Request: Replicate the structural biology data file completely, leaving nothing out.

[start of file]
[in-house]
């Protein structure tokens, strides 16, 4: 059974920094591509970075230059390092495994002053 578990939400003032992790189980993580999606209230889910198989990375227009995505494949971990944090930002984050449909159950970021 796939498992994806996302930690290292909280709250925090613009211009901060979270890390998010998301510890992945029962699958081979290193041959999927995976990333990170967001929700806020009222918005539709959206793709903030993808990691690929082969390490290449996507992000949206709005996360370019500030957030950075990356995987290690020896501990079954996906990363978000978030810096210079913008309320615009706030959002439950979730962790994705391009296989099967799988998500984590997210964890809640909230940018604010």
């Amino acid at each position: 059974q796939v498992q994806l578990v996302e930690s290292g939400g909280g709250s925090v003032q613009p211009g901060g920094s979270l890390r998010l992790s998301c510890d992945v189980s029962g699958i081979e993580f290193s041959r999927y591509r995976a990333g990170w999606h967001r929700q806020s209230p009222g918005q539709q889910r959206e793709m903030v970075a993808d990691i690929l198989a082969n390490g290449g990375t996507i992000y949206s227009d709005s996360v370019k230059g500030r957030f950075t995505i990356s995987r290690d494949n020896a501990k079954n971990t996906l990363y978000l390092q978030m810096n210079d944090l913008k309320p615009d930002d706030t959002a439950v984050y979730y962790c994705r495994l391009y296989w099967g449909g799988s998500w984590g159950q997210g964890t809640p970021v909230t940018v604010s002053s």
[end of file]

[in-house]
């Protein structure tokens, strides 16, 4: 059974920094591509970075230059390092495994002053 578990939400003032992790189980993580999606209230889910198989990375227009995505494949971990944090930002984050449909159950970021 796939498992994806996302930690290292909280709250925090613009211009901060979270890390998010998301510890992945029962699958081979290193041959999927995976990333990170967001929700806020009222918005539709959206793709903030993808990691690929082969390490290449996507992000949206709005996360370019500030957030950075990356995987290690020896501990079954996906990363978000978030810096210079913008309320615009706030959002439950979730962790994705391009296989099967799988998500984590997210964890809640909230940018604010």
């Amino acid at each position: 059974q796939v498992q994806l578990v996302e930690s290292g939400g909280g709250s925090v003032q613009p211009g901060g920094s979270l890390r998010l992790s998301c510890d992945v189980s029962g699958i081979e993580f290193s041959r999927y591509r995976a990333g990170w999606h967001r929700q806020s209230p009222g918005q539709q889910r959206e793709m903030v970075a993808d990691i690929l198989a082969n390490g290449g990375t996507i992000y949206s227009d709005s996360v370019k230059g500030r957030f950075t995505i990356s995987r290690d494949n020896a501990k079954n971990t996906l990363y978000l390092q978030m810096n210079d944090l913008k309320p615009d930002d706030t959002a439950v984050y979730y962790c994705r495994l391009y296989w099967g449909g799988s998500w984590g159950q997210g964890t809640p970021v909230t940018v604010s002053s």